An all-too-common challenge that arises post-acquisition is that certain aspects of an acquired company fall outside the strategic direction of the acquiring organization. One option when presented with this headwind is to divest these assets. However, depending on what the asset is, this option may prove challenging—which often prompts companies to simply decommission this particular aspect of the business. In the case of Amgen’s acquisition of deCODE Genetics, however, Amgen found a way to realize new value from one capability of the company acquired even though it was considered non-core. The result was NextCode Health, a company spun off from deCODE that provides unique capabilities for improving the use and power of sequence-based diagnostics. Architecting this deal wasn’t easy. But in the end, taking the time to structure an agreement with appropriate stakeholders in order to make this company a reality enabled substantial value to be captured that would have otherwise been lost.
In 2012, Amgen acquired deCODE Genetics, a global leader in human genetics. Using its expertise in genetics and population resources, deCODE had achieved world acclaim for discovering genetic risk factors for dozens of common diseases. deCODE has developed uniquely powerful tools for analyzing large-scale sequence data to identify the genetic causes of disease.
Amgen acquired deCODE to enhance its drug development capability, enabling it to better identify and validate potential drug targets and make medicines using population-scale data. However, at the time of the acquisition, deCODE also provided genomic services to physicians, enabling them to deliver genetic tests and results to patients, which was not an area central to Amgen’s strategic focus.
A decision had to be made on what to do with this portion of the deCODE business. One idea advanced by members of deCODE was to create a separate company that would be focused on accelerating diagnosis of disease through the use of sequence data, leveraging the platform created at deCODE that included IT infrastructure and data analysis capabilities specifically for diagnostic applications. Amgen encouraged this idea, as it became clear that it could be beneficial for Amgen, deCODE, other investors, and for patients, but it was also clear that careful planning was needed.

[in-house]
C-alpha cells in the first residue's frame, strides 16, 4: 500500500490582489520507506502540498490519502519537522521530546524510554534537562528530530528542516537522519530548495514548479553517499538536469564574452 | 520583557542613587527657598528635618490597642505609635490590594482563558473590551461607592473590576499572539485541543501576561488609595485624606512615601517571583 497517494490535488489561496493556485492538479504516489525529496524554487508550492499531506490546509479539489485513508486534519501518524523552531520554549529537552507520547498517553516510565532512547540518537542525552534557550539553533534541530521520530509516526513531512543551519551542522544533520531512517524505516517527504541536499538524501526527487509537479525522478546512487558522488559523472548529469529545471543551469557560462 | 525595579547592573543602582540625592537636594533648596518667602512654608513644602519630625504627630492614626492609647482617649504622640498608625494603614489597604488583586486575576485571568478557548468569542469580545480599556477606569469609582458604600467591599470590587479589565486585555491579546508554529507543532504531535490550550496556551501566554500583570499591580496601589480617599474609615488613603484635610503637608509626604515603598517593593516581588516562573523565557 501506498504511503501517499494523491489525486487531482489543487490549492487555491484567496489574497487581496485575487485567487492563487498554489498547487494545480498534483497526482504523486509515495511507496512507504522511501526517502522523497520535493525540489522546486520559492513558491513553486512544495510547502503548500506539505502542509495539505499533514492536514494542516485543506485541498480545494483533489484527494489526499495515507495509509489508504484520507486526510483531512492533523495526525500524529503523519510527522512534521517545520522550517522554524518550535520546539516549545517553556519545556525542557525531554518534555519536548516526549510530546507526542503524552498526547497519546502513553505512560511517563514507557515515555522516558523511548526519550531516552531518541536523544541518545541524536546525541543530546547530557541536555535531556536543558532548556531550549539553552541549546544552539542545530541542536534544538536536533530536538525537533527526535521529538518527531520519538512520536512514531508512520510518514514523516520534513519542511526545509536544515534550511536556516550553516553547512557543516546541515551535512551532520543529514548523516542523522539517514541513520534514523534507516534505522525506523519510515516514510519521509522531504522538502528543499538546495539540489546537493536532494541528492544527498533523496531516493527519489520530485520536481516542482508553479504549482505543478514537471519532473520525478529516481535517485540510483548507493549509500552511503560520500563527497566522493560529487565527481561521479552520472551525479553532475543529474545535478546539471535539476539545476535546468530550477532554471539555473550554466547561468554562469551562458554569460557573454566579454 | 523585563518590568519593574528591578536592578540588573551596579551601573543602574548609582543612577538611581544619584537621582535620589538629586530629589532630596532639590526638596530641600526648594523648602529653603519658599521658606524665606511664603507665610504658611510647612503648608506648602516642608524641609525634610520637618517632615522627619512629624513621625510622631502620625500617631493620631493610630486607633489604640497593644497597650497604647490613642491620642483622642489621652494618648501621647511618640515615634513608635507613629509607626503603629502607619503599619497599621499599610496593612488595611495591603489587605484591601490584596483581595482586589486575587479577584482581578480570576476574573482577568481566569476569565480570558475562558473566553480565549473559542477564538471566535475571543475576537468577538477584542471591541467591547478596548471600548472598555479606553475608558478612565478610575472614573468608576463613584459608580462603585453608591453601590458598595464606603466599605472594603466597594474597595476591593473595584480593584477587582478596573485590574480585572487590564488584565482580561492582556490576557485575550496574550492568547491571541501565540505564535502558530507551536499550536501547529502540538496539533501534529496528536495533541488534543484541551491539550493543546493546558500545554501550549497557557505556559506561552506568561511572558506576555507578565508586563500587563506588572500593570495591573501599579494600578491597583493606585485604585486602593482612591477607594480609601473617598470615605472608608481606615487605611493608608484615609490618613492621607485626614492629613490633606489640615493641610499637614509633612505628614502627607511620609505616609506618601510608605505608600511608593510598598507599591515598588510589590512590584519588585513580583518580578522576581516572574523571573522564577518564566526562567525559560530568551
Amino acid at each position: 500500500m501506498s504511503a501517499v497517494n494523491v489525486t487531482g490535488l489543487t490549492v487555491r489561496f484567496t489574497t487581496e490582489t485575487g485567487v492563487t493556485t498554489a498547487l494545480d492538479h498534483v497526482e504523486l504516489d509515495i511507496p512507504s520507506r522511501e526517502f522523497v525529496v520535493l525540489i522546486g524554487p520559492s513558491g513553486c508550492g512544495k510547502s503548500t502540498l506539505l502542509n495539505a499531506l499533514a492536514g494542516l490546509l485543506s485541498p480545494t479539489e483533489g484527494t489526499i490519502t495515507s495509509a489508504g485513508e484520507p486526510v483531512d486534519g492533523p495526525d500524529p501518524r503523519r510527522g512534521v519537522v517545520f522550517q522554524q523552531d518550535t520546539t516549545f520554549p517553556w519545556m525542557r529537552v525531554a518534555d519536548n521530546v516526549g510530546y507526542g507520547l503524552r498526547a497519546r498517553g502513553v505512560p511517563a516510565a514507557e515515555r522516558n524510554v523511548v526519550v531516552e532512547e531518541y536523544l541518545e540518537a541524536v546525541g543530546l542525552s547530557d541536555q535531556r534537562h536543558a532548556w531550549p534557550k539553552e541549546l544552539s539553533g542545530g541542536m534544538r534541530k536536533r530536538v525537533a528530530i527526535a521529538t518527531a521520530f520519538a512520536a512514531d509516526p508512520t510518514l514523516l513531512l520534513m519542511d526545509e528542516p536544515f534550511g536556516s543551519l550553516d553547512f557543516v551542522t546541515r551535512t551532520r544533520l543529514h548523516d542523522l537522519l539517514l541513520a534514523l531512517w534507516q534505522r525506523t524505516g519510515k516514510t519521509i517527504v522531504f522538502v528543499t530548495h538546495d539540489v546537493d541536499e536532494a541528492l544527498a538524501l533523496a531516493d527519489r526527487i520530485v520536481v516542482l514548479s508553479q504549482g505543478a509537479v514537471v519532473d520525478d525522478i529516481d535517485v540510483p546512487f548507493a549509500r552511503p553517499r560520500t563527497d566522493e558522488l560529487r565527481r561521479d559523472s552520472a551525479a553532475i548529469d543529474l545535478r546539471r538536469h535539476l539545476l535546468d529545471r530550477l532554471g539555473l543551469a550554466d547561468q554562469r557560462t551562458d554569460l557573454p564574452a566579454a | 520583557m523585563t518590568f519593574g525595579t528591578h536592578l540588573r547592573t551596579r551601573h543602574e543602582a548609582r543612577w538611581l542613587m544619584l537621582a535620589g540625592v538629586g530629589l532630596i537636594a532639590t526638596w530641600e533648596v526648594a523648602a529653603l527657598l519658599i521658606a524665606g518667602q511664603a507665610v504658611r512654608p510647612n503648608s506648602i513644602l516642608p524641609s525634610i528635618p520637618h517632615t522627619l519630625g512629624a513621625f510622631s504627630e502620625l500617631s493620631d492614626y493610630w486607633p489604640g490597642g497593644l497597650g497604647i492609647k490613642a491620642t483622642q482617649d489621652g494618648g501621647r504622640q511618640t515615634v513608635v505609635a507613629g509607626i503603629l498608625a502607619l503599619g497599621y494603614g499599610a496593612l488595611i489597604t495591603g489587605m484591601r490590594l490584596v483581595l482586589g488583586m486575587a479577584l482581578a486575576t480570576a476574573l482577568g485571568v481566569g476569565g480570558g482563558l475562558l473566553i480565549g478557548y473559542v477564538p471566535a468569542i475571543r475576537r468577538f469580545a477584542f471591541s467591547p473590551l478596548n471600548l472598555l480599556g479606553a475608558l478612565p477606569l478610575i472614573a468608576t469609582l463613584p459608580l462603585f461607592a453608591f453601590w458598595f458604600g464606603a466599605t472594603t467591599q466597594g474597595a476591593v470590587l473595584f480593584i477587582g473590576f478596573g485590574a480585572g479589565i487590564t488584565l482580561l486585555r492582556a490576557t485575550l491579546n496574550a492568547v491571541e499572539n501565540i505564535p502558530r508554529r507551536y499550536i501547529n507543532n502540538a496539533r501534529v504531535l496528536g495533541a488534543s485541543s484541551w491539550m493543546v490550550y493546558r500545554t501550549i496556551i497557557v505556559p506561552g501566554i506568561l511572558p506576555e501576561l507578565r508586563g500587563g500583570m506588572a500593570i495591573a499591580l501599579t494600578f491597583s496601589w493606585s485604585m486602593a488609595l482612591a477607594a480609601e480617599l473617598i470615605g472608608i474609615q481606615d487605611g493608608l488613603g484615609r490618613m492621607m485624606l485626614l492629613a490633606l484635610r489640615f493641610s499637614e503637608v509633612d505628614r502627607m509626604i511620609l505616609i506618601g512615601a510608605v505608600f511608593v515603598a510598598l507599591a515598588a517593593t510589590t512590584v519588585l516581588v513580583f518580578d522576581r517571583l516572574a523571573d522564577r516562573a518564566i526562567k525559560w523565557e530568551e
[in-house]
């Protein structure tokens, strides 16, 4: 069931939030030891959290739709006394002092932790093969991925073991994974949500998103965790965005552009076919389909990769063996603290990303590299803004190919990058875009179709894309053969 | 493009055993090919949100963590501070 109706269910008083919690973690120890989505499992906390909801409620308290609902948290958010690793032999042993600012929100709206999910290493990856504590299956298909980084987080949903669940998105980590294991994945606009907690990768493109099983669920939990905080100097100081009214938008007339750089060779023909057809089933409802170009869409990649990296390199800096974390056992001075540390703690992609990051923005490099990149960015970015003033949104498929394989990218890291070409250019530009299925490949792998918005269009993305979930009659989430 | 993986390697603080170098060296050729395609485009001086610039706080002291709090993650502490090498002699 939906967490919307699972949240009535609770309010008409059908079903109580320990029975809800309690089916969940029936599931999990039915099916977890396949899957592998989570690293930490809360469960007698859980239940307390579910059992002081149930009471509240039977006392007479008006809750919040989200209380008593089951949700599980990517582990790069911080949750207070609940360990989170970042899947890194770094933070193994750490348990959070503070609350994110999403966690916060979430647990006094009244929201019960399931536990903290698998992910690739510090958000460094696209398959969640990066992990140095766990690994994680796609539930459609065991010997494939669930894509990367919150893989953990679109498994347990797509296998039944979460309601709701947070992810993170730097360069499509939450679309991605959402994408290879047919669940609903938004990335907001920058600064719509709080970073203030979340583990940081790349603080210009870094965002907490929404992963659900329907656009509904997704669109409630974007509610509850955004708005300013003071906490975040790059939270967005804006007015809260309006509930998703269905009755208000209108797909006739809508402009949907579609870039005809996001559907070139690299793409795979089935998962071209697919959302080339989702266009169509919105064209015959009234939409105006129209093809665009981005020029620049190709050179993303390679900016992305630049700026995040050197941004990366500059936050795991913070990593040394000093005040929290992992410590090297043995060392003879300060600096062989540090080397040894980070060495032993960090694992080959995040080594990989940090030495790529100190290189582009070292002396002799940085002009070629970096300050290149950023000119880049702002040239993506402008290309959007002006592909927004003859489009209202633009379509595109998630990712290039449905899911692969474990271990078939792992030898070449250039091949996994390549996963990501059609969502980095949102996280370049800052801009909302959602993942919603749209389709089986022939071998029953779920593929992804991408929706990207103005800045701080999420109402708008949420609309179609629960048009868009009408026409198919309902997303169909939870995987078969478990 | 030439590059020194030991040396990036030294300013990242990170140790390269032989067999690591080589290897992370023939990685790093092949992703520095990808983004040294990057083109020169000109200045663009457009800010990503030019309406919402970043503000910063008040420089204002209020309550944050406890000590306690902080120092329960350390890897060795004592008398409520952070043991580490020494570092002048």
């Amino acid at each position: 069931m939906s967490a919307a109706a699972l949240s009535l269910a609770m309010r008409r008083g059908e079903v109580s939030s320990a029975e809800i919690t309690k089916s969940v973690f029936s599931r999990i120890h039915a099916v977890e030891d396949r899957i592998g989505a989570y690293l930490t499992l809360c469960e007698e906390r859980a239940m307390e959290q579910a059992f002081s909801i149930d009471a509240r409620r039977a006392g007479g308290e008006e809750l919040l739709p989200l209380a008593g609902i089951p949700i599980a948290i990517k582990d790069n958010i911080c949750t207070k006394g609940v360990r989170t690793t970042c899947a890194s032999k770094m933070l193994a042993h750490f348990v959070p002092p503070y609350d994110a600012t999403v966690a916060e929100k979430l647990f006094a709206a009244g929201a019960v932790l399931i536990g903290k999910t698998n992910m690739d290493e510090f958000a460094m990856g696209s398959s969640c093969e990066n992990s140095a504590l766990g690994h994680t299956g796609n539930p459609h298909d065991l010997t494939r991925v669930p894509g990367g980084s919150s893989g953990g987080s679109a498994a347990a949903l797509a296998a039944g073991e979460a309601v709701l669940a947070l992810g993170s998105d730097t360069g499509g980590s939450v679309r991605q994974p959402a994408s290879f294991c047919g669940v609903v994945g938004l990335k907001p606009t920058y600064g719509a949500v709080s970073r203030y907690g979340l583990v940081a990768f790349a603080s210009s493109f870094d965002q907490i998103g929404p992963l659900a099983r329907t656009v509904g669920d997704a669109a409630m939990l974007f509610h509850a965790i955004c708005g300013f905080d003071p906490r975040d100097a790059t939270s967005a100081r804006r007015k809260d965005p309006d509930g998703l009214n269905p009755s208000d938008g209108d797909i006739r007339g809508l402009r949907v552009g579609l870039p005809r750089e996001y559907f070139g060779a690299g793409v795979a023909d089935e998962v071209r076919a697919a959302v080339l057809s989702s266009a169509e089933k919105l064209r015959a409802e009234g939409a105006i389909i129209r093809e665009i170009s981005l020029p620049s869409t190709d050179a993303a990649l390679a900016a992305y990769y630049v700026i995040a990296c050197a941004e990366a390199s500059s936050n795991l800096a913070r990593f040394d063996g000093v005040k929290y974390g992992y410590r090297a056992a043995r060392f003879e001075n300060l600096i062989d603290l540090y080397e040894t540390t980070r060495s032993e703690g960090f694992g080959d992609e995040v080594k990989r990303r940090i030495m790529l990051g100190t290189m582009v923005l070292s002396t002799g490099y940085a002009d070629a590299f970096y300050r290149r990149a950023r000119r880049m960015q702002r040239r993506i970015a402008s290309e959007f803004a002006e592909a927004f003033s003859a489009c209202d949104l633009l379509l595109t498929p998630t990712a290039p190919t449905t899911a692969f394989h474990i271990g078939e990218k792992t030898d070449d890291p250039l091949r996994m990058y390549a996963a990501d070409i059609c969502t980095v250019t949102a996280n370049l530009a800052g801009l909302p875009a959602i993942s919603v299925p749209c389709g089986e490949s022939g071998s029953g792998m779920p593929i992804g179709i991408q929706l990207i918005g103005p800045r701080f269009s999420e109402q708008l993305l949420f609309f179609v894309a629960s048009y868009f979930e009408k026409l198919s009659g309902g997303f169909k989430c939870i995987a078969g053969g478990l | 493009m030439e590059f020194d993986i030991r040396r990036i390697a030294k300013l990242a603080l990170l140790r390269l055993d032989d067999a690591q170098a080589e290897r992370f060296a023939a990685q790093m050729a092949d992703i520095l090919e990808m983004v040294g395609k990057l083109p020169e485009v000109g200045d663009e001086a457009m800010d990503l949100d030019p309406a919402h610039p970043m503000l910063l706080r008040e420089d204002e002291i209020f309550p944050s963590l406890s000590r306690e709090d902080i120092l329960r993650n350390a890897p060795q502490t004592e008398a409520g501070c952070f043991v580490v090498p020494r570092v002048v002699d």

The company that was created was appropriately named NextCODE. DeCODE, a subsidiary of Amgen, was one of three investors. Hannes Smarason, deCODE’s former CFO, was so enthusiastic about the new company that he agreed to lead it. “A large company has to remain focused on its core strategic business, so it is not always apparent that new value can be created by a thoughtful appreciation for assets that are peripheral to that business,” said Smarason. “I was very impressed with how open Amgen was to creatively structuring this deal.”
The basic model for the new company is as follows: If a hospital or other healthcare institution wants to use sequence-based testing to improve patient diagnosis, they can approach NextCODE to help them with the IT infrastructure to do so efficiently. NextCODE has a database architecture and user-friendly interfaces that enable physicians to compare individual patient sequences to all of the public and proprietary reference data they have access to. Originally developed on deCODE’s population data, this platform is uniquely fast, and can almost instantly establish whether, for instance, there were any matches with other known rare or common variants, and it can very quickly search for variants that have never been seen before. In so doing, it can provide a unique insight into the origin of a patient’s disease. Leveraging the power of the database architecture developed at deCODE and licensed by NextCODE, this information can also be used by hospitals and research institutions for future diagnostics work to potentially find new insights to help other patients with rare diseases. This is both medically and commercially valuable to patients, to NextCODE, to its partners, and to Amgen. Simply put, everyone wins.
“We’re very excited about this spin-off,” said David Piacquad. “When you have an opportunity like this, to capture value that would have been lost and provide a truly beneficial service for patients, it’s hard not to feel compelled to make it happen.”